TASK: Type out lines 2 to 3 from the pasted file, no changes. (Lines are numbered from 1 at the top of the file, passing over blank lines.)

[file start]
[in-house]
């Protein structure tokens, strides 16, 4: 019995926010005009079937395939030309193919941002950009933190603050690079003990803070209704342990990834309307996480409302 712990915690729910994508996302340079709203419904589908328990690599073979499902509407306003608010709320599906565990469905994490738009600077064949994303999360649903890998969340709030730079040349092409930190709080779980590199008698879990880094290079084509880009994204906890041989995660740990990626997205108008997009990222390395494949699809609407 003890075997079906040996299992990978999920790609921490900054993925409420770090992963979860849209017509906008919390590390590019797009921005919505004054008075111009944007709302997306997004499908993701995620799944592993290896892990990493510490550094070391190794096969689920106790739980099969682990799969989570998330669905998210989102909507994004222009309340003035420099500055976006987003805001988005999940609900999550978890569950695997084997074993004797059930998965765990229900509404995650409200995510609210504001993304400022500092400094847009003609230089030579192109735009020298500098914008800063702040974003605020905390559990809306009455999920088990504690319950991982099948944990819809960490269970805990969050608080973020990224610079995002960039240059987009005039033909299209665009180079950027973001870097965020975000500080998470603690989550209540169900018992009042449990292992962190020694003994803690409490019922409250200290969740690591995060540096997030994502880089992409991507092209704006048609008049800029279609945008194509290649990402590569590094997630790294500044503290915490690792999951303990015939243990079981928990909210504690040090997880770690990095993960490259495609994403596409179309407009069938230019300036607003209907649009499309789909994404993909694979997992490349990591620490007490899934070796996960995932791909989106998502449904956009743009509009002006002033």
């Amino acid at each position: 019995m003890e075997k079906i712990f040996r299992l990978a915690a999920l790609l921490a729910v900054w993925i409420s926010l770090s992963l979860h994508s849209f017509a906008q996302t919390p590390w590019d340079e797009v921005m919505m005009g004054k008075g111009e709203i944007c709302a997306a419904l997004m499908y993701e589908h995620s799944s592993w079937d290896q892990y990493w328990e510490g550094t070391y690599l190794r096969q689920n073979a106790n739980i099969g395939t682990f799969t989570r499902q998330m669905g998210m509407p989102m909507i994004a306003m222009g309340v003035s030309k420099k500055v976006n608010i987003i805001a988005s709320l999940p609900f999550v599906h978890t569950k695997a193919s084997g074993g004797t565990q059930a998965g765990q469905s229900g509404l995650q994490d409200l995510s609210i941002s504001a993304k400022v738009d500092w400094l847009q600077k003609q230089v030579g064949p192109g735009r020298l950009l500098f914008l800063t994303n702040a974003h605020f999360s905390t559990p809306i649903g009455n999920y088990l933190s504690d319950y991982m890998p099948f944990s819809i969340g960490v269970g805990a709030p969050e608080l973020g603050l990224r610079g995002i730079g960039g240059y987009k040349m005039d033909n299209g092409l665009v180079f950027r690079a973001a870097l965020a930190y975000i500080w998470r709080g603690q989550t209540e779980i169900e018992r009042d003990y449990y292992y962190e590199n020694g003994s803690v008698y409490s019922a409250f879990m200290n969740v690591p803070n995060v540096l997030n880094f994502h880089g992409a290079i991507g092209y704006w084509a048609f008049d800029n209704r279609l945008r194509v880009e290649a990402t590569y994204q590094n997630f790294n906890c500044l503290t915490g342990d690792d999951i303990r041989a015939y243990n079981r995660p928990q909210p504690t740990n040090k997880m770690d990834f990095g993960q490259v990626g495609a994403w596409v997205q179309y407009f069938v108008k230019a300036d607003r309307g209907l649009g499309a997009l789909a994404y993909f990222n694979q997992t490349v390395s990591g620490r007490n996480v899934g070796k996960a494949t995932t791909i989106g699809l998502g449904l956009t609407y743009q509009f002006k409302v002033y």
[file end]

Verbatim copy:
């Protein structure tokens, strides 16, 4: 019995926010005009079937395939030309193919941002950009933190603050690079003990803070209704342990990834309307996480409302 712990915690729910994508996302340079709203419904589908328990690599073979499902509407306003608010709320599906565990469905994490738009600077064949994303999360649903890998969340709030730079040349092409930190709080779980590199008698879990880094290079084509880009994204906890041989995660740990990626997205108008997009990222390395494949699809609407 003890075997079906040996299992990978999920790609921490900054993925409420770090992963979860849209017509906008919390590390590019797009921005919505004054008075111009944007709302997306997004499908993701995620799944592993290896892990990493510490550094070391190794096969689920106790739980099969682990799969989570998330669905998210989102909507994004222009309340003035420099500055976006987003805001988005999940609900999550978890569950695997084997074993004797059930998965765990229900509404995650409200995510609210504001993304400022500092400094847009003609230089030579192109735009020298500098914008800063702040974003605020905390559990809306009455999920088990504690319950991982099948944990819809960490269970805990969050608080973020990224610079995002960039240059987009005039033909299209665009180079950027973001870097965020975000500080998470603690989550209540169900018992009042449990292992962190020694003994803690409490019922409250200290969740690591995060540096997030994502880089992409991507092209704006048609008049800029279609945008194509290649990402590569590094997630790294500044503290915490690792999951303990015939243990079981928990909210504690040090997880770690990095993960490259495609994403596409179309407009069938230019300036607003209907649009499309789909994404993909694979997992490349990591620490007490899934070796996960995932791909989106998502449904956009743009509009002006002033």
């Amino acid at each position: 019995m003890e075997k079906i712990f040996r299992l990978a915690a999920l790609l921490a729910v900054w993925i409420s926010l770090s992963l979860h994508s849209f017509a906008q996302t919390p590390w590019d340079e797009v921005m919505m005009g004054k008075g111009e709203i944007c709302a997306a419904l997004m499908y993701e589908h995620s799944s592993w079937d290896q892990y990493w328990e510490g550094t070391y690599l190794r096969q689920n073979a106790n739980i099969g395939t682990f799969t989570r499902q998330m669905g998210m509407p989102m909507i994004a306003m222009g309340v003035s030309k420099k500055v976006n608010i987003i805001a988005s709320l999940p609900f999550v599906h978890t569950k695997a193919s084997g074993g004797t565990q059930a998965g765990q469905s229900g509404l995650q994490d409200l995510s609210i941002s504001a993304k400022v738009d500092w400094l847009q600077k003609q230089v030579g064949p192109g735009r020298l950009l500098f914008l800063t994303n702040a974003h605020f999360s905390t559990p809306i649903g009455n999920y088990l933190s504690d319950y991982m890998p099948f944990s819809i969340g960490v269970g805990a709030p969050e608080l973020g603050l990224r610079g995002i730079g960039g240059y987009k040349m005039d033909n299209g092409l665009v180079f950027r690079a973001a870097l965020a930190y975000i500080w998470r709080g603690q989550t209540e779980i169900e018992r009042d003990y449990y292992y962190e590199n020694g003994s803690v008698y409490s019922a409250f879990m200290n969740v690591p803070n995060v540096l997030n880094f994502h880089g992409a290079i991507g092209y704006w084509a048609f008049d800029n209704r279609l945008r194509v880009e290649a990402t590569y994204q590094n997630f790294n906890c500044l503290t915490g342990d690792d999951i303990r041989a015939y243990n079981r995660p928990q909210p504690t740990n040090k997880m770690d990834f990095g993960q490259v990626g495609a994403w596409v997205q179309y407009f069938v108008k230019a300036d607003r309307g209907l649009g499309a997009l789909a994404y993909f990222n694979q997992t490349v390395s990591g620490r007490n996480v899934g070796k996960a494949t995932t791909i989106g699809l998502g449904l956009t609407y743009q509009f002006k409302v002033y």